Democratic Rep Announces He’s Resigning

Another Dem CALLS IT QUITS - He's OUT!


In 2024, the Democratic Party will face a challenging election cycle. The party’s chances in the Senate appear poor, and President Joe Biden is losing support. Now, a House lawmaker has said he’ll be leaving office in February.

Rep. Brian Higgins (D-NY) announced his resignation from Congress on November 12. He cited “institutional norms have been compromised” in Congress as the reason for his departure. That, according to the 64-year-old politician who has represented Buffalo and Niagara Falls as part of New York’s 26th US Congressional District, he said, is only the beginning of a bad trend.

Working in Congress, according to Higgins, was the “honor of a lifetime,” but he never “lingered on Capitol Hill” after hours. Instead, he takes the first flight home every week because he enjoys spending time in Western New York and it serves as a constant reminder of why he decided to run for Congress in the first place. He continued by saying that too many politicians are interested just on being in the headlines.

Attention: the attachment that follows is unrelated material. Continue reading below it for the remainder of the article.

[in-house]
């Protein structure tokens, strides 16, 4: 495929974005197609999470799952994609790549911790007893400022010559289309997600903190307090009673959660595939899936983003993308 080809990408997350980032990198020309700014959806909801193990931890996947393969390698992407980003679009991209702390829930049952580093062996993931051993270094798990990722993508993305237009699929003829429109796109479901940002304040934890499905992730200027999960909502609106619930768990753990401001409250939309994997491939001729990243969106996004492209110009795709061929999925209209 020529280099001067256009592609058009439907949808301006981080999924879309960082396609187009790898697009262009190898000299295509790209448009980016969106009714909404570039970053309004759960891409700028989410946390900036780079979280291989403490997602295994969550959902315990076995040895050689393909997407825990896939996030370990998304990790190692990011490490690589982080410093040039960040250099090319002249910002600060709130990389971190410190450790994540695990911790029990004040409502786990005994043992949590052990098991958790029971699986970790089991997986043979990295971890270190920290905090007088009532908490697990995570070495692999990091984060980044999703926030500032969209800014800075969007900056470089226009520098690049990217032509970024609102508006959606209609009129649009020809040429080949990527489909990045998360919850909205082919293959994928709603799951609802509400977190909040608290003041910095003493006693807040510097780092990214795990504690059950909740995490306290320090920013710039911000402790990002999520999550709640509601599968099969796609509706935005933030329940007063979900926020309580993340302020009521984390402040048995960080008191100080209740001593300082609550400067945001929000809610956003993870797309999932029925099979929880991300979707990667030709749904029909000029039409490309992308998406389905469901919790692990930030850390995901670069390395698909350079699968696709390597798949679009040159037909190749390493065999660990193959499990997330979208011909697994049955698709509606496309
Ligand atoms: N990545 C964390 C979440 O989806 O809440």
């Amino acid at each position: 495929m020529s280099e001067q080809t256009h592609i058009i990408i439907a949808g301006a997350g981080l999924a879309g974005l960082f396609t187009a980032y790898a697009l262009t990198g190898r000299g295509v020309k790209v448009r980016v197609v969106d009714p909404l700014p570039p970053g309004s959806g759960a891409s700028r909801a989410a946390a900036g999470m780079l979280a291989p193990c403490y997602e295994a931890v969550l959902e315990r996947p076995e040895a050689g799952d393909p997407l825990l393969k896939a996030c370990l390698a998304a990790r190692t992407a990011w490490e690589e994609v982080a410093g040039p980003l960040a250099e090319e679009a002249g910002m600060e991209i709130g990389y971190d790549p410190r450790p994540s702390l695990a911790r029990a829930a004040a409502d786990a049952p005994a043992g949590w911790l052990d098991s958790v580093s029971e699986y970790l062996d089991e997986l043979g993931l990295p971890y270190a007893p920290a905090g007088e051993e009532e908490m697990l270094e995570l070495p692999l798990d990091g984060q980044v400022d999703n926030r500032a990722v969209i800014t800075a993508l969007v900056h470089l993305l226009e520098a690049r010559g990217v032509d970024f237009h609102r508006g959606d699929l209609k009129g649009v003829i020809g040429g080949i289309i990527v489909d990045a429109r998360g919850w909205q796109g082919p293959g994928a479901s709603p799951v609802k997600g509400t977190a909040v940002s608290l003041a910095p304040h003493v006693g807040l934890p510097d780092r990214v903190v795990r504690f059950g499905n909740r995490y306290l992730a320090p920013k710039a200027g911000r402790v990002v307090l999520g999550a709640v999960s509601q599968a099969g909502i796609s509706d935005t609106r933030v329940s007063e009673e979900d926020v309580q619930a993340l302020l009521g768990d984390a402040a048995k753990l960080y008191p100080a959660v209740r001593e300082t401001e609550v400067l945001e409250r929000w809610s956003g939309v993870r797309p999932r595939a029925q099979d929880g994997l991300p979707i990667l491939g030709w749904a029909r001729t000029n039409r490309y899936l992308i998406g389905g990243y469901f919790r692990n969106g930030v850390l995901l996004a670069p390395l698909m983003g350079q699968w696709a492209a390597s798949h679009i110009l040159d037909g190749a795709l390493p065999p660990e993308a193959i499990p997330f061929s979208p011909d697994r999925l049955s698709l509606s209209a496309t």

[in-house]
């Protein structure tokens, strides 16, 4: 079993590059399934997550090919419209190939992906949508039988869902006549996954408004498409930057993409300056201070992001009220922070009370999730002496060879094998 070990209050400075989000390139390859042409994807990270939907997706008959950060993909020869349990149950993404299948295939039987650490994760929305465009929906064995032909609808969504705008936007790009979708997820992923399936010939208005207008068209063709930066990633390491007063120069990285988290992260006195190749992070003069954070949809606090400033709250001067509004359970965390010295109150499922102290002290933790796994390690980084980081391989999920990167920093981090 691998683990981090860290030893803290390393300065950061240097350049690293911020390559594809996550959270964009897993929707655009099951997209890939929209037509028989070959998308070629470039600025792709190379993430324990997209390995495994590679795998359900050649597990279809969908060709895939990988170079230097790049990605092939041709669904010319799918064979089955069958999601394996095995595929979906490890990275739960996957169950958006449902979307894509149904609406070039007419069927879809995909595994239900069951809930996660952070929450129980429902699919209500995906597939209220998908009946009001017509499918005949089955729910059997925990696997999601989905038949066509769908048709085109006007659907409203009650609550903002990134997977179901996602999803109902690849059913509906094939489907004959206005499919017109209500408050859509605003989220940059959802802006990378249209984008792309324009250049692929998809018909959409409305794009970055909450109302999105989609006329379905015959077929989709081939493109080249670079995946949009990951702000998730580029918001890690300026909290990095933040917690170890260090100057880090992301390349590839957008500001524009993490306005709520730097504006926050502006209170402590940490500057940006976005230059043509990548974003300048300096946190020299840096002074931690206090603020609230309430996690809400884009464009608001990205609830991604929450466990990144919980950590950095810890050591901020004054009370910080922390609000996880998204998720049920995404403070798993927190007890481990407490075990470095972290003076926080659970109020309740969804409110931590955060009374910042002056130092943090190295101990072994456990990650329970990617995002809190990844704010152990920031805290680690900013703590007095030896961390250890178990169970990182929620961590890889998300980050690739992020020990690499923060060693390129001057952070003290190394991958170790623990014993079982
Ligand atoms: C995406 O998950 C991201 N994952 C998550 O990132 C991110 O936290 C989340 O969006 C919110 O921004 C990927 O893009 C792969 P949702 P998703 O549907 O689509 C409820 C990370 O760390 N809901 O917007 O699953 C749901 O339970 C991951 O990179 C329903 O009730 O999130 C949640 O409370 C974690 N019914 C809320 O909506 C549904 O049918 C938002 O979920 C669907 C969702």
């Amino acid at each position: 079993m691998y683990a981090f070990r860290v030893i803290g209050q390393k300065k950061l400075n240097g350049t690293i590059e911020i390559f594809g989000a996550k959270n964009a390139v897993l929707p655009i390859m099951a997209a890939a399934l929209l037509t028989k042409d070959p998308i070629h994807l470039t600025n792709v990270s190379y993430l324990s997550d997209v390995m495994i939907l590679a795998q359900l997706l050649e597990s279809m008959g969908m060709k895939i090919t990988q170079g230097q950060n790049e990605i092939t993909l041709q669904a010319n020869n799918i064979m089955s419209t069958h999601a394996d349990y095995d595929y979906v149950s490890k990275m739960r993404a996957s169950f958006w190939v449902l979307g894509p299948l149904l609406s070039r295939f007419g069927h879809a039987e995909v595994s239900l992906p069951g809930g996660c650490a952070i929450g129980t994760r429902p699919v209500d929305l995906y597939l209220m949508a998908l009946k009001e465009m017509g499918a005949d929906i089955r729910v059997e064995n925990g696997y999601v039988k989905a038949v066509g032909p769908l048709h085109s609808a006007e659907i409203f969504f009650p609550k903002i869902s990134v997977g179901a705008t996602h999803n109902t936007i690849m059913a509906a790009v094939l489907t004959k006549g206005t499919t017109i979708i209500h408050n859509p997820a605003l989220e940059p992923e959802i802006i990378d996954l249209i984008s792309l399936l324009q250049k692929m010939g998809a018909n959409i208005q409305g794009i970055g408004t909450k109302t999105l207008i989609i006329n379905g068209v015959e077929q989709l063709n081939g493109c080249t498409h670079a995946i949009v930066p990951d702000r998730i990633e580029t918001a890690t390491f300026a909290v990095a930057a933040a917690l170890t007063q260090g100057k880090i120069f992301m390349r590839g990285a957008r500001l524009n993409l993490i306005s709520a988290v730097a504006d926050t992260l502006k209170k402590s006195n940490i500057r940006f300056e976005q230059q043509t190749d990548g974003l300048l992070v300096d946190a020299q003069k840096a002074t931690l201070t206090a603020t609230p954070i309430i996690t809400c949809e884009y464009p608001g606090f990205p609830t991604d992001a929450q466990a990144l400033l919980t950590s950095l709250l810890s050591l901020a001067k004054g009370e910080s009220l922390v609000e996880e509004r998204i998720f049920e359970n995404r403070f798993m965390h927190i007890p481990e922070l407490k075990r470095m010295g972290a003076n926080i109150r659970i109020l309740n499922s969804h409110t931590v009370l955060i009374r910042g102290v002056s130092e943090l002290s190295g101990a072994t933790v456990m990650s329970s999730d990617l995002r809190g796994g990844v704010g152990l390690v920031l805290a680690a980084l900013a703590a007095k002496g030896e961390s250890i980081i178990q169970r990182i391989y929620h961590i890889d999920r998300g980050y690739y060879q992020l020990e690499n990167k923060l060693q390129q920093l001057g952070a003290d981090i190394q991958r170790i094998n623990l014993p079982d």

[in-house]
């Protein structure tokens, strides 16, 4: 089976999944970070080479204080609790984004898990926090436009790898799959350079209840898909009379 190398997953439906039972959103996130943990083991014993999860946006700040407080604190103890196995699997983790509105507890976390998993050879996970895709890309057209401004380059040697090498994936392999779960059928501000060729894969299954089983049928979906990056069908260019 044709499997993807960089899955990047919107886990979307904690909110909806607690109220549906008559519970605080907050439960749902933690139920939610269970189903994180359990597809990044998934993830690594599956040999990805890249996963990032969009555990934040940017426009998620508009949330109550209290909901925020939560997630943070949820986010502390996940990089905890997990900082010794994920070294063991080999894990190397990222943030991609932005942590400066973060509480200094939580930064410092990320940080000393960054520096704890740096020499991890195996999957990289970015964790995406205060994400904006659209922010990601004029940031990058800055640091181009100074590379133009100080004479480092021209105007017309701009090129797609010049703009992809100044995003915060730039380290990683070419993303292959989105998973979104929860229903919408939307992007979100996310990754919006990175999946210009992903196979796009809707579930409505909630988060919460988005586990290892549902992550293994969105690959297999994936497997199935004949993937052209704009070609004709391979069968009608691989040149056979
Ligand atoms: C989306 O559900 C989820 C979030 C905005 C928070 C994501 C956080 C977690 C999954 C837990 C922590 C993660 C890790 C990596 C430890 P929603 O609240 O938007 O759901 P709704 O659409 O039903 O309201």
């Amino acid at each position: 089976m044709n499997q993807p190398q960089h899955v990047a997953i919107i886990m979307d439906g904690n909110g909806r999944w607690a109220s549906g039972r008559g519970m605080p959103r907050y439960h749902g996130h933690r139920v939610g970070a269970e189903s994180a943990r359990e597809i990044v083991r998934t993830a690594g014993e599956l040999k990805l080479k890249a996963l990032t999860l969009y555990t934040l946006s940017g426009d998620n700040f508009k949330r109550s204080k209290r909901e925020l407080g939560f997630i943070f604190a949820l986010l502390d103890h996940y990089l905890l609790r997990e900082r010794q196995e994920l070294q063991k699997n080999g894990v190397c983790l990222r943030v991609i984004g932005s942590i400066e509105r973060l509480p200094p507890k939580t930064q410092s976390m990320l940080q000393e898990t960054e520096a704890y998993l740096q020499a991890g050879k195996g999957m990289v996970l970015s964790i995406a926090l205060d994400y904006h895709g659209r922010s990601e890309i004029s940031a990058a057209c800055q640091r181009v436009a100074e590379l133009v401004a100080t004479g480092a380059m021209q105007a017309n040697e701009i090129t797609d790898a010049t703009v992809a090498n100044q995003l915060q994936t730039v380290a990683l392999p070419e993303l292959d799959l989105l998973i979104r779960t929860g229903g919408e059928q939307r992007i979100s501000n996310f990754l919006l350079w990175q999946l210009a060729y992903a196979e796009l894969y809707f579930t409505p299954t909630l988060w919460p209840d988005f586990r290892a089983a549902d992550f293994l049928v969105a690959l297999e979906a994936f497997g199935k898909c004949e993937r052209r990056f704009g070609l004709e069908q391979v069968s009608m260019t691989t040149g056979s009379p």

According to the New York Times, Higgins attributes the dysfunction in DC to Republicans seeking “viral moments” by introducing and voting on contentious amendments and delivering combative floor speeches. Conservative members of his party, he said, were “weaponiz[ing] the legislation-making process.” And he continued, “House leadership has failed miserably.” He accused them of being “poster child[ren] for dysfunction.”

State Senator Tim Kennedy (D) indicated he’s going to try to pick up where Higgins leaves off. He plans to run for the open 26th Congressional District seat. After praising Higgins for bringing new prospects to Western New York in a post on X (now Twitter), he decided to run for Congress in order to remain in the region. John F. Kennedy declared his intention to work “against the extremist Republican agenda.”

To fill Higgins’s seat, Democratic New York Governor Kathy Hochul will call for a special election in 2019.